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Building Trust In The Public Cloud

Cloud Security Alliance member AEP Networks claims that its new Security-as-a-Service offering is an "industry first" approach for cloud service providers looking to secure the inherently shared nature of public cloud services. Aiming to accelerate the adoption of secure cloud services hosted in the public cloud, the company says that it is answering the call for policy protection by removing prohibitive cost barriers with a new pricing model.

Offered on a pay-as-you-go basis, AEP claims that CloudProtect will allow managed service providers to bolster their cloud service models with security that will scale up to hundreds of thousands of users if needed.

The company's market proposition suggests that service providers will be able to offer newly secured services immediately, such as secure remote access to key applications, thanks to the upfront elimination of capital expenditure and licensing costs.

"The reputation of the public cloud has suffered somewhat over the years, and rightly so. Throwing data into an abyss and hoping for the best is no method to securing your data. However, companies are getting smarter and looking to service providers to provide them with the peace of mind that their data is secure," said Mark Darvill, director at AEP Networks.

AEP says that CloudProtect enables every device looking to access applications to be checked for full compliance with security standards. It assigns each device with an authorization fingerprint defining the security posture, ensuring that only safe devices can access an application.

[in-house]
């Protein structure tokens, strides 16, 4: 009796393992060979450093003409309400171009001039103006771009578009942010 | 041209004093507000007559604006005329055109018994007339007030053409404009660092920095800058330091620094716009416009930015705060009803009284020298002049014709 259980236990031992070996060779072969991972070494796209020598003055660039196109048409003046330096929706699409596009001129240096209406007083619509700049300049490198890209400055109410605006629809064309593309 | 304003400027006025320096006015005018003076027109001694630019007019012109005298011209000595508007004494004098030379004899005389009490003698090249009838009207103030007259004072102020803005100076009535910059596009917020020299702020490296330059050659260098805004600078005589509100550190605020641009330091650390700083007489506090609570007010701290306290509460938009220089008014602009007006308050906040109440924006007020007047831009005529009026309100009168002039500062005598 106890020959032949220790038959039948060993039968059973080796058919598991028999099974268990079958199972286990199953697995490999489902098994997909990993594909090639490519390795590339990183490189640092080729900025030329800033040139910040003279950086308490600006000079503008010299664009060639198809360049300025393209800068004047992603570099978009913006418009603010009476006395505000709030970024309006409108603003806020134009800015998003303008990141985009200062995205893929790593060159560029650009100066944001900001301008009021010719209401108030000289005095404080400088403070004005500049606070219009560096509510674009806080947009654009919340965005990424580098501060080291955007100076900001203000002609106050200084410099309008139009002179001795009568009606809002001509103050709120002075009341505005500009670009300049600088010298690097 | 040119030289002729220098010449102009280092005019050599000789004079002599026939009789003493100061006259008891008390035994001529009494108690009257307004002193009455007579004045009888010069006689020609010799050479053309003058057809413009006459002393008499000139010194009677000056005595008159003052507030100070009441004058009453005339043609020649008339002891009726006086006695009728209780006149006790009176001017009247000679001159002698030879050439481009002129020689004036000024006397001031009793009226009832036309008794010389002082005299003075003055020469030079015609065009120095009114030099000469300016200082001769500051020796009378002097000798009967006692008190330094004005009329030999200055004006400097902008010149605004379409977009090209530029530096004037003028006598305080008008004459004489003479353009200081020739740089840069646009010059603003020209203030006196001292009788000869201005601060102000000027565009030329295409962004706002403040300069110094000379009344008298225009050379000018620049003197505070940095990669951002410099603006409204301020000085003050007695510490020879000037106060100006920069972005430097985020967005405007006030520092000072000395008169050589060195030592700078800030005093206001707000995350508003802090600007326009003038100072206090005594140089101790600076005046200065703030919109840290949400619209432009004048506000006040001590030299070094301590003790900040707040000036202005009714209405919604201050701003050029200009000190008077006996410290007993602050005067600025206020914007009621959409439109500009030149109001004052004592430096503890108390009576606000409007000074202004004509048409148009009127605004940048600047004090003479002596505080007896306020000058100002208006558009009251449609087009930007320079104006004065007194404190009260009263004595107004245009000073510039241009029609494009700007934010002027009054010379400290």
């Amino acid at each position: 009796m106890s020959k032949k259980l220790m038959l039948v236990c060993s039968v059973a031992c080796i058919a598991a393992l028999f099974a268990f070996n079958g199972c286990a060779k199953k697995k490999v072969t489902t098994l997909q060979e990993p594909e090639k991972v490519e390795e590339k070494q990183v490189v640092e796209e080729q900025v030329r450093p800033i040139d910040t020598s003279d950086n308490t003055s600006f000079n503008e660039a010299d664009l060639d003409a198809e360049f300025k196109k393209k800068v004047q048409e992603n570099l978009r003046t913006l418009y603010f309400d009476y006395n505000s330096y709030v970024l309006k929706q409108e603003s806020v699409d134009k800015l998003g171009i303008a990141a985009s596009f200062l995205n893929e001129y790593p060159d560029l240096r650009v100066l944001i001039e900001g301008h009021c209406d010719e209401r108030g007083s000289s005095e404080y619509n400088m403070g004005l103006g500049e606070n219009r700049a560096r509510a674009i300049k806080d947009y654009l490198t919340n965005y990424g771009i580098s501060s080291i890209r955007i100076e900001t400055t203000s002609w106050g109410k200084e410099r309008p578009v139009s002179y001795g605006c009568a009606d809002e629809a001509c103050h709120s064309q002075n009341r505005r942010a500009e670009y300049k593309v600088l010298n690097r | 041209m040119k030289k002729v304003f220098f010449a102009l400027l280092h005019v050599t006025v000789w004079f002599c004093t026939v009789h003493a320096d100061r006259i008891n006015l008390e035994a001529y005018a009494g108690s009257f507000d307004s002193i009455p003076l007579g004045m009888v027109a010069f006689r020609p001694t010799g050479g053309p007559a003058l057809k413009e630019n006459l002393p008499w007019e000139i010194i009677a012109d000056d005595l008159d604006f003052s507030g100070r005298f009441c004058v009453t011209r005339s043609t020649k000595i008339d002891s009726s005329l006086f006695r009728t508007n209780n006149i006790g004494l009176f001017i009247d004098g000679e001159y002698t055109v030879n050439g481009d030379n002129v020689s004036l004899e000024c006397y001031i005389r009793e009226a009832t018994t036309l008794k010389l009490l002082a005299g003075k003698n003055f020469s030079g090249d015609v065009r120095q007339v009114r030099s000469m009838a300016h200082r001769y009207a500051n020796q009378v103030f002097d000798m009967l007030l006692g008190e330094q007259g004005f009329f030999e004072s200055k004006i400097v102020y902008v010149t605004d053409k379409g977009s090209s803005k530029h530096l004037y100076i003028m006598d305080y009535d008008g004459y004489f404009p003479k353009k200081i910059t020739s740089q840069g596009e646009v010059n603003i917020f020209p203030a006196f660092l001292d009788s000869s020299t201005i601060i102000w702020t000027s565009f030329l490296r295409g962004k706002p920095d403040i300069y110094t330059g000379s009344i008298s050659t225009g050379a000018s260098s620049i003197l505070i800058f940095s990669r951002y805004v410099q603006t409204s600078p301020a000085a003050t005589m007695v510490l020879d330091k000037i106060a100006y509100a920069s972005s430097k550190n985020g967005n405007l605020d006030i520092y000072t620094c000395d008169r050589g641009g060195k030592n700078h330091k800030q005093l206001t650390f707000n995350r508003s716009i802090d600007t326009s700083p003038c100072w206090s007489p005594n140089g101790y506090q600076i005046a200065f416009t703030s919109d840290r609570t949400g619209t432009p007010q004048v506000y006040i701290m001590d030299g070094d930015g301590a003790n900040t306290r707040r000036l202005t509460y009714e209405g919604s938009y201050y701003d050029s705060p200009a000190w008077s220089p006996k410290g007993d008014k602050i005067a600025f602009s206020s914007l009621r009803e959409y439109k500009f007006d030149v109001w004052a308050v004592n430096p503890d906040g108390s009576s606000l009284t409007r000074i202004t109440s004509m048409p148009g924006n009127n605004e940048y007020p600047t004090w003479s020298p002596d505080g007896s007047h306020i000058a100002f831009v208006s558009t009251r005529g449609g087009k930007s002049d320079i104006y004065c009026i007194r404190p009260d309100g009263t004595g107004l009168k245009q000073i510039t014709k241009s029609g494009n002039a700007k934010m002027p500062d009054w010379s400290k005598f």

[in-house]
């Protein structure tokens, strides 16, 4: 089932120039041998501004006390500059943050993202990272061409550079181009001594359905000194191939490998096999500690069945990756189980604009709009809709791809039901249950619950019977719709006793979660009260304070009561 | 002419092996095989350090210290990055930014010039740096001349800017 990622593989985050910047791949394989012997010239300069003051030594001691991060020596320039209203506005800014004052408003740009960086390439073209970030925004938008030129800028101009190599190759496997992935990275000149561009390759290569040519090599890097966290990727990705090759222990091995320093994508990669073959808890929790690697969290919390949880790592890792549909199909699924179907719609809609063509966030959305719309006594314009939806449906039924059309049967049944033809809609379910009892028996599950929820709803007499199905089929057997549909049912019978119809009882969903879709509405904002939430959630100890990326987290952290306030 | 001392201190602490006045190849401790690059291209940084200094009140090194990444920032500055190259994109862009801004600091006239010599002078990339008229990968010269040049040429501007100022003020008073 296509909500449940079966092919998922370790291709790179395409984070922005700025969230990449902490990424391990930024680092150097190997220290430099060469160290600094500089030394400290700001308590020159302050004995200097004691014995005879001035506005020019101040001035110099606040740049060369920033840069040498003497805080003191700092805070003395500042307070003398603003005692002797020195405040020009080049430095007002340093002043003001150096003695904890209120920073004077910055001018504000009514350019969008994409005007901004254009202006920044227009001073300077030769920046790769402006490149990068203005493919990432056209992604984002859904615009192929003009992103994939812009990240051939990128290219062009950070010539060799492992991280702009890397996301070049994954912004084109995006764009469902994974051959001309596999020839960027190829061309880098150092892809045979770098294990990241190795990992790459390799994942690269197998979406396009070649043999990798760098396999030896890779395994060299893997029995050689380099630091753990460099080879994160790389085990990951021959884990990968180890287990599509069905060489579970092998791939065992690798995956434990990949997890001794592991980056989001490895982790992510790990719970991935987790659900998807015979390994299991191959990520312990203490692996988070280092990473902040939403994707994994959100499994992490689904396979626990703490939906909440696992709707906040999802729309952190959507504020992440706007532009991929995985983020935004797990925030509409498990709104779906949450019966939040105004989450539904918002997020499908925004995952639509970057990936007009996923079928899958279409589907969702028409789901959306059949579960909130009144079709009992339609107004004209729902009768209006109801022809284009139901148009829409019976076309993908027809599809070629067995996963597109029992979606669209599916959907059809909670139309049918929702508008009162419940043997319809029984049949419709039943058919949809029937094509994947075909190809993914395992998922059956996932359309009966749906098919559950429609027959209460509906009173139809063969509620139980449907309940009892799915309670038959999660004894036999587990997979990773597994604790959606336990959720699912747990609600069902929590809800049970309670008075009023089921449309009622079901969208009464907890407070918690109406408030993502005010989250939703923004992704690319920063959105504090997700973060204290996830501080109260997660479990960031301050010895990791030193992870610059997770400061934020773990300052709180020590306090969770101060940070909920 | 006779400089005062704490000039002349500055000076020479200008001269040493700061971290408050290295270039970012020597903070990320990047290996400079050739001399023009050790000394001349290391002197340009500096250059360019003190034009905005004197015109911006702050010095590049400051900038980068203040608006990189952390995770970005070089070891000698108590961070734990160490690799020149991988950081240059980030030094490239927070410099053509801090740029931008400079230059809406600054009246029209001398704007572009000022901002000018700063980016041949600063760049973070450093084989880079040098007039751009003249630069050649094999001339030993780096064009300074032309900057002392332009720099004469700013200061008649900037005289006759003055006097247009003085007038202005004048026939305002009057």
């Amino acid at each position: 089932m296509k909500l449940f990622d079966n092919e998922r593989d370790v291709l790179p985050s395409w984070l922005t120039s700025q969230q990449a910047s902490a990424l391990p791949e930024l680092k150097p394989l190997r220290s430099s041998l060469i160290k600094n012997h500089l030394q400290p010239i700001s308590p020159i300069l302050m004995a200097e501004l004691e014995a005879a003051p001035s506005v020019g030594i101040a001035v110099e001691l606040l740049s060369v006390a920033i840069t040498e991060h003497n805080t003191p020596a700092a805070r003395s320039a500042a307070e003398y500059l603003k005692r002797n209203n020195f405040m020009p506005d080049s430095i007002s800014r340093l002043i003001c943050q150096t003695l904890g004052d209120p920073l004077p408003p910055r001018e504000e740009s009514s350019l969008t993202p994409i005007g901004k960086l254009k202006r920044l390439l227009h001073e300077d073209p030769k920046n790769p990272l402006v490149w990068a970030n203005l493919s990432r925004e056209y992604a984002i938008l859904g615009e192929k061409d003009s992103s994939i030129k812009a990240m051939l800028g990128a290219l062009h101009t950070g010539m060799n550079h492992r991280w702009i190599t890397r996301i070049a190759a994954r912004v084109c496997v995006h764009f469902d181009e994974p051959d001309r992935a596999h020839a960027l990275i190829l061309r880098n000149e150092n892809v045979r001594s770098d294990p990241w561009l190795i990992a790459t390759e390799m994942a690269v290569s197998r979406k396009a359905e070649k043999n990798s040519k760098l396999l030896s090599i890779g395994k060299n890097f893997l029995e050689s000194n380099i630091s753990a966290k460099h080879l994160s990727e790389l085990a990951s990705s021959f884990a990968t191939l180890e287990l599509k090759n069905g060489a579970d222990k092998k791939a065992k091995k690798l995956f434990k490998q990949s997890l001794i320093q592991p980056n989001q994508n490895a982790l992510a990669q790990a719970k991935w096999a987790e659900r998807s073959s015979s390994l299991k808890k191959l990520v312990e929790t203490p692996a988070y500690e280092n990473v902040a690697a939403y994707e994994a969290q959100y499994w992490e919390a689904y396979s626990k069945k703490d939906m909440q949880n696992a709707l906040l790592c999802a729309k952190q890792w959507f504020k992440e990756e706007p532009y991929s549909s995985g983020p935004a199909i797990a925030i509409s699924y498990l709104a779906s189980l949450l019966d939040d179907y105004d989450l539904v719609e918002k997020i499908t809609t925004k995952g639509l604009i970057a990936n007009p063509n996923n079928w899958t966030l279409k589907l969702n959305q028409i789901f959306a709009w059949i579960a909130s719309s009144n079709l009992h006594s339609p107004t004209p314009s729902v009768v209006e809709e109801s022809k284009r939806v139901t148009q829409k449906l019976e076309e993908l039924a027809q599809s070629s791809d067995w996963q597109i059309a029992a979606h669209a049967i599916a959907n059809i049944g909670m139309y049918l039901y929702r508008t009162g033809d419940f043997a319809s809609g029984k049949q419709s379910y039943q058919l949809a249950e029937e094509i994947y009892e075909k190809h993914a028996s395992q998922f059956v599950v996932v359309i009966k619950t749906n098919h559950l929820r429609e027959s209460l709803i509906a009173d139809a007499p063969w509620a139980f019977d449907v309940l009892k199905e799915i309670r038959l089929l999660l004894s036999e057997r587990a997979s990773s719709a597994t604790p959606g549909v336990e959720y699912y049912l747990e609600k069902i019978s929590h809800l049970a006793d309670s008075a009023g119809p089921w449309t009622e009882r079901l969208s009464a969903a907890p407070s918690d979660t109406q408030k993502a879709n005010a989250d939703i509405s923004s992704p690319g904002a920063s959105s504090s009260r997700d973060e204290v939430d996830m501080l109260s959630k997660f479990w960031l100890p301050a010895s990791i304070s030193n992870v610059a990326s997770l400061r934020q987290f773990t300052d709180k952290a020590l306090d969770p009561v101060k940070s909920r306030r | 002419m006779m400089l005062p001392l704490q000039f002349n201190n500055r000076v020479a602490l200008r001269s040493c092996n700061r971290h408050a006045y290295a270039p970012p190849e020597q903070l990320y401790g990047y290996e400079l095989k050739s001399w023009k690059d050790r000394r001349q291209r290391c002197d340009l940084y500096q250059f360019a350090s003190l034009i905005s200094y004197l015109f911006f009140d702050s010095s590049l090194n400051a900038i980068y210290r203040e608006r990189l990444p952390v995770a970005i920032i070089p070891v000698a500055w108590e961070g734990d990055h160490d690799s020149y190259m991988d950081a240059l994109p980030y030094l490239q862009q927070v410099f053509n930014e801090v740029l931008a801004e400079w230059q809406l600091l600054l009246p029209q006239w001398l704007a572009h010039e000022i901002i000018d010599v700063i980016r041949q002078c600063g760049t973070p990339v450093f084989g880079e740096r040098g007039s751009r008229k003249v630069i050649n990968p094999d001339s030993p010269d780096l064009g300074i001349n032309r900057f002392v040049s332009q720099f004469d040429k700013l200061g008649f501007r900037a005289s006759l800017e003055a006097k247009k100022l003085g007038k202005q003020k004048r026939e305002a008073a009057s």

"With stringent endpoint policies, CloudProtect removes the danger of an unauthorised device connecting to the cloud environment. Equally, users will be given the freedom to use their own printing facilities for the first time, in line with company policy," says AEP.

The validity of AEP Networks' "industry first" claim may be somewhat in question with vendors such as Novell also making announcements on product launches in the same area as recently as last week.

According to Novell, "With Novell Cloud Security Service, enterprises can quickly and easily extend their identity infrastructure to any public cloud. Any changes that are made to their users or permissions are immediately replicated in the cloud environment, thus ensuring one consistent identity and security framework for the enterprise, regardless of where the computing is actually taking place."

This public (and private for that matter) cloud security market is clearly in a state of tremendous flux right now with technology vendors all looking to gain as much recognition as possible. The true worth of any single solution will no doubt be borne out in the fullness of time as user adoption and natural selection start to have their full effect.

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